Fraser Basin Council
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Our History

The Fraser Basin Council works in communities throughout British Columbia.

Our name and story began in the Fraser River Basin, the land drained by the Fraser River and its tributaries − and home to two-thirds of BC residents.

The Fraser ― A River in Need of Help

Fraser River aerial in the river's lower reaches

A Fraser River aerial showing the river's lower reaches. Photo: A Jansen

The Fraser River is at the heart of British Columbia. This is the longest river within BC — stretching nearly 1,400 km from the Rockies to the Salish Sea — and one of the world's great wild salmon rivers. The Fraser Basin is BC's largest, and Canada’s fifth largest, drainage system — 240,000 square km (roughly a quarter of the province).  For a sense of the scale, consider that all of Great Britain, or most of California, could fit within it.

First Nations were the first to recognize its special nature and enjoy its bounty. Indigenous people have lived beside the river since the vast glaciers started receding 10,000 years ago and the Fraser River, as we know it, was born.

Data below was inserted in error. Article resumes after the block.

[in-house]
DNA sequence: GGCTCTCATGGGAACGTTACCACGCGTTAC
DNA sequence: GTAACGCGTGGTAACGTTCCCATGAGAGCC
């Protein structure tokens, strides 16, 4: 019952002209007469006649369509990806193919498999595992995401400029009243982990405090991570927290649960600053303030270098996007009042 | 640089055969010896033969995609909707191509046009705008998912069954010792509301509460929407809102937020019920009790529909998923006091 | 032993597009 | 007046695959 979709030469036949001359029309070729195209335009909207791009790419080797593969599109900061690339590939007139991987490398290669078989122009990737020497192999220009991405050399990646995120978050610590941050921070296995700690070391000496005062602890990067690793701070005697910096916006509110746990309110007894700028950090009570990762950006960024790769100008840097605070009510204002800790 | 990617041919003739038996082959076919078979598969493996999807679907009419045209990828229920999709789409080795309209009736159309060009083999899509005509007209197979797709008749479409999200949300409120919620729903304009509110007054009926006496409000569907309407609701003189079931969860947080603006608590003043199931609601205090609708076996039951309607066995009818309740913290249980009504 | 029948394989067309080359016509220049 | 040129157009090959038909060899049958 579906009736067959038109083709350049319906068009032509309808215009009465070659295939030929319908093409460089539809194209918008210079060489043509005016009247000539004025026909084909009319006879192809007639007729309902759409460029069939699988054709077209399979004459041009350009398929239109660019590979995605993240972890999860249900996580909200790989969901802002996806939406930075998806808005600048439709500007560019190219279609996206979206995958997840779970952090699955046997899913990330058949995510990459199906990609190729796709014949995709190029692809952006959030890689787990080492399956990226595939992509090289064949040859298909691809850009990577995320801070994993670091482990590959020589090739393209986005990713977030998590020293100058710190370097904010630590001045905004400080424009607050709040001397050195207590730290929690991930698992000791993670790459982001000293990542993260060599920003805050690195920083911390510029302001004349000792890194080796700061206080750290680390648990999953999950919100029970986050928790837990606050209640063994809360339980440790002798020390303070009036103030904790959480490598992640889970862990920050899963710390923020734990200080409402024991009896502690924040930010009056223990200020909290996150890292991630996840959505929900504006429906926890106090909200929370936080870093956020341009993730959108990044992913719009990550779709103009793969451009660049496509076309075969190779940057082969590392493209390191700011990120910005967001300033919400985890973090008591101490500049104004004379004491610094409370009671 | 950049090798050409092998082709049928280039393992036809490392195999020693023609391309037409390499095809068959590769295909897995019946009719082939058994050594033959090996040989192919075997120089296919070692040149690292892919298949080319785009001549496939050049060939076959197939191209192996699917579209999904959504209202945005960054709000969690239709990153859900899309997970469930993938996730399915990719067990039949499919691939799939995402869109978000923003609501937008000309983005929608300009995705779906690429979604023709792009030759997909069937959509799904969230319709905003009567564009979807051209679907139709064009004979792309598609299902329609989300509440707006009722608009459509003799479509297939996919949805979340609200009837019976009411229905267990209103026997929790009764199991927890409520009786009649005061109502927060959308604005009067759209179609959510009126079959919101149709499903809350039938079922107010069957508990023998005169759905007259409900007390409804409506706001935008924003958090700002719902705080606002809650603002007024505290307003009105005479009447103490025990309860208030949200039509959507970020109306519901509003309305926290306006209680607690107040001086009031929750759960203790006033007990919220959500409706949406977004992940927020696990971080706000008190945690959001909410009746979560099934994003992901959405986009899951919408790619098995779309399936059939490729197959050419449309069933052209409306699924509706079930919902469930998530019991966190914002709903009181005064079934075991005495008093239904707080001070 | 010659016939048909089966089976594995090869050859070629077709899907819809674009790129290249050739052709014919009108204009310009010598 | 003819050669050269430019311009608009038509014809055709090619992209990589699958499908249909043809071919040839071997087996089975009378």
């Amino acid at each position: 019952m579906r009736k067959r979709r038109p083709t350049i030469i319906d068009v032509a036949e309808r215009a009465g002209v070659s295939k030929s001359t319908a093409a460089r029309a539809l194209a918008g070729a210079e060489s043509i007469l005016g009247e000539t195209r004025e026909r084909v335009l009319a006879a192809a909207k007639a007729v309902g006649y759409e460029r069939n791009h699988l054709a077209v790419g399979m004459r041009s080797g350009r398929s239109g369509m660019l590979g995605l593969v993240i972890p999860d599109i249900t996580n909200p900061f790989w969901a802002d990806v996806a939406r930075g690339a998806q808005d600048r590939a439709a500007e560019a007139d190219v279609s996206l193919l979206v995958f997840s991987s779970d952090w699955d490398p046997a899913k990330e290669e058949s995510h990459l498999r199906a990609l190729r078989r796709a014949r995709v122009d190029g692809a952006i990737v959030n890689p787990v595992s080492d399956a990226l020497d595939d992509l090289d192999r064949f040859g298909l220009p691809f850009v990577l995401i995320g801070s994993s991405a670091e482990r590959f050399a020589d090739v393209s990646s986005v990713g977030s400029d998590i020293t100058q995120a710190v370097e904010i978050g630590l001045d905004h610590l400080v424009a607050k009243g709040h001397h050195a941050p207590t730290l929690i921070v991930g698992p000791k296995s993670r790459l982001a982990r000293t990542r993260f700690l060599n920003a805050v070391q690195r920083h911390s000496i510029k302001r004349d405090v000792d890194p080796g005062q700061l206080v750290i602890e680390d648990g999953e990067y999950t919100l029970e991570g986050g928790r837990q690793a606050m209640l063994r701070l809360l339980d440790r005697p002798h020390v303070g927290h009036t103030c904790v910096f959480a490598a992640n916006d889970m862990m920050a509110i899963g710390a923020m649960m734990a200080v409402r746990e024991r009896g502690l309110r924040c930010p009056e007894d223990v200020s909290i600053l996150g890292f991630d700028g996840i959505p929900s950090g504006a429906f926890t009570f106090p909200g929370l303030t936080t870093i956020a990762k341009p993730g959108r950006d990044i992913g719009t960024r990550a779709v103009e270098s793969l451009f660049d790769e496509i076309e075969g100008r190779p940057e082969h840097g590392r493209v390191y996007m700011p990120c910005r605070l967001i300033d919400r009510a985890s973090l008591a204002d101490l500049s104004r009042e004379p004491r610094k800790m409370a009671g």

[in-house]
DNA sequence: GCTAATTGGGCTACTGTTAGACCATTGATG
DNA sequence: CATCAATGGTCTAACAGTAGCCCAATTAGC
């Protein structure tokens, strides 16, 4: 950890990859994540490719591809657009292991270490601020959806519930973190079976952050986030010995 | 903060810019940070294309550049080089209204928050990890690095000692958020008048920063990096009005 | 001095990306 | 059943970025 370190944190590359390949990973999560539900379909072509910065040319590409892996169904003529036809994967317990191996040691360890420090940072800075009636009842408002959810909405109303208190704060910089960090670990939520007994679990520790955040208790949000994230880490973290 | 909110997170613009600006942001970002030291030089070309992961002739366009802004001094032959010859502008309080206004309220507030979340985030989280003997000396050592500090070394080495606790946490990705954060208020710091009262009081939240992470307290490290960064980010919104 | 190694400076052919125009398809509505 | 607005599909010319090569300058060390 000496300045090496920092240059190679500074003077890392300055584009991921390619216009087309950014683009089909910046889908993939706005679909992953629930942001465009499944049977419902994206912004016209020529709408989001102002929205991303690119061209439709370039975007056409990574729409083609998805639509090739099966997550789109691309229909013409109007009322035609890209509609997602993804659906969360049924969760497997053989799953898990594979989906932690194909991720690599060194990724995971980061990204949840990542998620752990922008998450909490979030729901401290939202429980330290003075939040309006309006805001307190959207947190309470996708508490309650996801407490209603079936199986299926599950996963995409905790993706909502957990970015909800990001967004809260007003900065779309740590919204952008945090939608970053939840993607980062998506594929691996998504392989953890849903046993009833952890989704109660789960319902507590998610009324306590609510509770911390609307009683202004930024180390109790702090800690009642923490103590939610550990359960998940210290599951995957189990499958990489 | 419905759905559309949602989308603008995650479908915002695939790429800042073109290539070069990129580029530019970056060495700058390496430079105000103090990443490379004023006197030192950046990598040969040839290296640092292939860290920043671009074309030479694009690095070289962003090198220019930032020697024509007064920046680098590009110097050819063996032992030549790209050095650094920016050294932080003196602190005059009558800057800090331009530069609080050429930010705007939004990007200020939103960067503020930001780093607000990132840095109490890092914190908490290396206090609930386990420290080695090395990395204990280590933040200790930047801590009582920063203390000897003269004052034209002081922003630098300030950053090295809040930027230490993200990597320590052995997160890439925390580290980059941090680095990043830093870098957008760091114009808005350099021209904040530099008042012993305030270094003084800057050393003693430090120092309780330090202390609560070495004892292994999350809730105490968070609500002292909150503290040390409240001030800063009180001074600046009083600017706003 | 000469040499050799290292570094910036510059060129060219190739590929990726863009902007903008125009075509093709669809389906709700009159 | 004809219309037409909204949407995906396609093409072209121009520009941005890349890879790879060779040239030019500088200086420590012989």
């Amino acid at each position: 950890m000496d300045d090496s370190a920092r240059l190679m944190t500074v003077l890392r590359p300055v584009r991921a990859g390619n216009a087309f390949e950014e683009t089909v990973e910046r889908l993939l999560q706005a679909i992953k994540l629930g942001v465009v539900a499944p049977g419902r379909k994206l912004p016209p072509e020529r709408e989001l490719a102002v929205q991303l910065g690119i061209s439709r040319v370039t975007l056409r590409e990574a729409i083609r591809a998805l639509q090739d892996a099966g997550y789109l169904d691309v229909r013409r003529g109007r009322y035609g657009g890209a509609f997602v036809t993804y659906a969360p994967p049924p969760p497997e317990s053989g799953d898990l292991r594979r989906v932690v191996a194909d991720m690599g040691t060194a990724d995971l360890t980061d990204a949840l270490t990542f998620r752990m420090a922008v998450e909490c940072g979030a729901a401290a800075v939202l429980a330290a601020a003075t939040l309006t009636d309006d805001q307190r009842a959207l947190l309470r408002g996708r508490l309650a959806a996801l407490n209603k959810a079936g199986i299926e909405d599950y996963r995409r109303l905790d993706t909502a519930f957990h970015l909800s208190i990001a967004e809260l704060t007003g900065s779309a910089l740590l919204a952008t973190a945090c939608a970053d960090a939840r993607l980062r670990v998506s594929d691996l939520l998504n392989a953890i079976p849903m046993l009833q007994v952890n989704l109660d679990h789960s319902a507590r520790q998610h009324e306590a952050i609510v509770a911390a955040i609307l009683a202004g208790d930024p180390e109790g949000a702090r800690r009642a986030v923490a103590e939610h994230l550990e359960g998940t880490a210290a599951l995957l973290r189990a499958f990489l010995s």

Following British and European settlement, the Fraser River and the Basin were impacted by over a century of intensive population growth and development. By the 1980s, alarm bells were ringing over the fast pace of industrial and agricultural activity, urbanization, and pollution from various sources. The health of the river was in jeopardy. Although the situation seemed bleak, environmental management agencies believed the river could recover if steps were taken.

One “watershed moment” came when Gordon Campbell, then Mayor of Vancouver, and John Backhouse, then Mayor of Prince George, challenged each other to "clean up their parts of the river." The joint challenge reminded everyone of the efforts needed all along the Fraser River and across jurisdictional boundaries.

Fraser River Action Plan

In 1990 the Government of Canada identified the Fraser River Basin as a major freshwater system requiring priority action.

From Canada's Green Plan came the Fraser River Action Plan (FRAP). Jointly sponsored by the federal Departments of the Environment and Fisheries and Oceans, FRAP was modelled on the Fraser River Estuary Management Program, which was helping create inter-agency cooperation on estuary management.